Wildlife Rescue of East Hampton, Inc.:
Well, the summer is over my friends and it’s certainly nice to have things slow down a bit. I hope everyone had an enjoyable season. It was sure busy for the wildlife rescue and rehab folks; another record year. As more and more land is cleared for building, less and less habitat is available for our wildlife. Ironically and sadly, many wildlife species lose their homes… when houses are built for people. When this happens, the wildlife doesn’t just walk next door and find a new home, as many still have to prepare a new nest or vacant area before they can settle. This could take some time in most cases and it certainly burdens the animal. It also leaves them vulnerable to dangers when their homes are destroyed and they are left to search for another safe location. Not much we can do for the wildlife against progress and growth, but we can be there to help them when it becomes necessary.
The Evelyn Alexander Wildlife Rescue & Rehab Center has been here helping our wildlife for quite sometime. The folks at EVWRR has been a shining star to our wildlife, and their work is nothing short of amazing; however, each year I see a very noticeable increase of the amount of animals that go through the center. Located in Hampton Bays, it was very difficult for me to find the time to help them as much as I had wanted to. My wife Dee volunteered for a short time several years ago, but the commute was too much when combined with her regular job. We both decided to get our NYS Rehabilitators License and do some in-house wildlife rehab instead. I had been doing wildlife rescue for many years in a few other states and decided to take on the task of doing it again here, when I wasn’t doing my normal job of nuisance wildlife removal. Next thing I know, I’m doing more and more rescues each year, and finding less and less time for my removal business.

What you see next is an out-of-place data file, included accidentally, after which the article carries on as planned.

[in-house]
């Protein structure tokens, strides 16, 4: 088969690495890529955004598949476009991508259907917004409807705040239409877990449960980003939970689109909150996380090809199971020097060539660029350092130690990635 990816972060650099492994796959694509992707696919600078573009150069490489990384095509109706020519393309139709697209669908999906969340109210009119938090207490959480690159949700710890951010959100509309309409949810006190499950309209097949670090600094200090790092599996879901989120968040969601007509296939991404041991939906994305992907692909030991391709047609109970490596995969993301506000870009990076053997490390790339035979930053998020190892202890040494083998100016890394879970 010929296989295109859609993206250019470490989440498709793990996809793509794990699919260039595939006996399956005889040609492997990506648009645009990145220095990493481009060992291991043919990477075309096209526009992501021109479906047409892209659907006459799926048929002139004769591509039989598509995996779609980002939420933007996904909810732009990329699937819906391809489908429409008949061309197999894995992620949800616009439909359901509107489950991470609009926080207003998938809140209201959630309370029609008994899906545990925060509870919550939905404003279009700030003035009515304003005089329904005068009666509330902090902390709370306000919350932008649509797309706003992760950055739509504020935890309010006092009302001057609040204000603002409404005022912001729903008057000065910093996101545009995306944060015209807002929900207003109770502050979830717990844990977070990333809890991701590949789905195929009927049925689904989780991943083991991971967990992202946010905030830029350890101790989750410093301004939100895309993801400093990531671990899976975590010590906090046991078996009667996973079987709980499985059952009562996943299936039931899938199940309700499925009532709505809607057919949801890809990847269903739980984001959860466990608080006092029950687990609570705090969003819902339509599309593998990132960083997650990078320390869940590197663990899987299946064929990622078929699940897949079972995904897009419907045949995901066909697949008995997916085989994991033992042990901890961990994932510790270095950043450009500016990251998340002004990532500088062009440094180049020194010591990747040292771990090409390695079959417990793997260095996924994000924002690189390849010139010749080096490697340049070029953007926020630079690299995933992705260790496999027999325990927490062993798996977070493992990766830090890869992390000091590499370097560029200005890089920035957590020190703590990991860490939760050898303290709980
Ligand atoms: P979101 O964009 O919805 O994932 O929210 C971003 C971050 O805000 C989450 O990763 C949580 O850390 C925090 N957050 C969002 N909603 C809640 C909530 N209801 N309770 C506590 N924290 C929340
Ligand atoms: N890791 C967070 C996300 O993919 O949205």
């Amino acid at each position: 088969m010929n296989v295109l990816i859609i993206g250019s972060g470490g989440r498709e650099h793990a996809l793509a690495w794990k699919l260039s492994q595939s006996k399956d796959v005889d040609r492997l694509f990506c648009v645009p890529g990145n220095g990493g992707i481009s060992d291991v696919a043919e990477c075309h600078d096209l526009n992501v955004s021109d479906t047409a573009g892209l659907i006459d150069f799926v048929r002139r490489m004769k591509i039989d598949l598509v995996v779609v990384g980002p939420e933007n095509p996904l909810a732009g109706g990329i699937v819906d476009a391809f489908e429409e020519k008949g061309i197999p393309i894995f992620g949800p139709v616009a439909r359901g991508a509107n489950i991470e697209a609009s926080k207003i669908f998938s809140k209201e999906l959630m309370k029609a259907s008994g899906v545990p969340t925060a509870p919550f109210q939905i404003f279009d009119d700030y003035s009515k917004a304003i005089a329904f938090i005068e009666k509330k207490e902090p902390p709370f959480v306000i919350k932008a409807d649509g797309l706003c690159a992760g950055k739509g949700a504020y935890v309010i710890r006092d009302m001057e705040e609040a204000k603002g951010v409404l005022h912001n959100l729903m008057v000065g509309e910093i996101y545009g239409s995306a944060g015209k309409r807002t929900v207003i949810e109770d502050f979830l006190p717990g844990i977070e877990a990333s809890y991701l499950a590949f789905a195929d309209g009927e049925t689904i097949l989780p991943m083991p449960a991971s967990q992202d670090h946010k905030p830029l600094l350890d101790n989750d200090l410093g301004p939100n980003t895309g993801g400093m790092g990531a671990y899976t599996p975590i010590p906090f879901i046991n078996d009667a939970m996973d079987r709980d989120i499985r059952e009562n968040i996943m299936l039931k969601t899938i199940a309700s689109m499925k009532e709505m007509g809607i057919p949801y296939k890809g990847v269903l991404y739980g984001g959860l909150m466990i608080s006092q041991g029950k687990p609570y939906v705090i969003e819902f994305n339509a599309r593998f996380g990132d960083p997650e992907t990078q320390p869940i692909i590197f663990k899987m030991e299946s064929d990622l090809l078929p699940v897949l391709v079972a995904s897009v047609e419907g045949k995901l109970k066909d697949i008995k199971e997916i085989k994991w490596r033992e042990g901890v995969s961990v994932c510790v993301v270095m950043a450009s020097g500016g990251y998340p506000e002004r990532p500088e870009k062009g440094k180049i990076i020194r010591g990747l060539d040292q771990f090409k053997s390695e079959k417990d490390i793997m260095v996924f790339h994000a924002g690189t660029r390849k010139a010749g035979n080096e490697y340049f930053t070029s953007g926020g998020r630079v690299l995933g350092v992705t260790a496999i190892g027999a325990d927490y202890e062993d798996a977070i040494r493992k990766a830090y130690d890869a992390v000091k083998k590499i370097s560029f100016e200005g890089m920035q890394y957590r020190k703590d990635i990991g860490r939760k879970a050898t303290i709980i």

A couple years ago I was approached by one of my celebrity customers and advised to perhaps start a nonprofit to help organize the wildlife rescue folks in Montauk / East Hampton, which was a difficult traveling distance to Evelyn Alexander and their volunteers as well. I wasn’t prepared to do that, but I did raise money to hire a web & mobile app designer to create a unique tool in wildlife rescue, a volunteer dispatch app. Now, when a wildlife emergency call came in, I could dispatch the call to as many volunteers as I could get signed up, freeing me up a bit from constant responding. We signed up 50 volunteers within the first couple weeks and the pressure began to subside.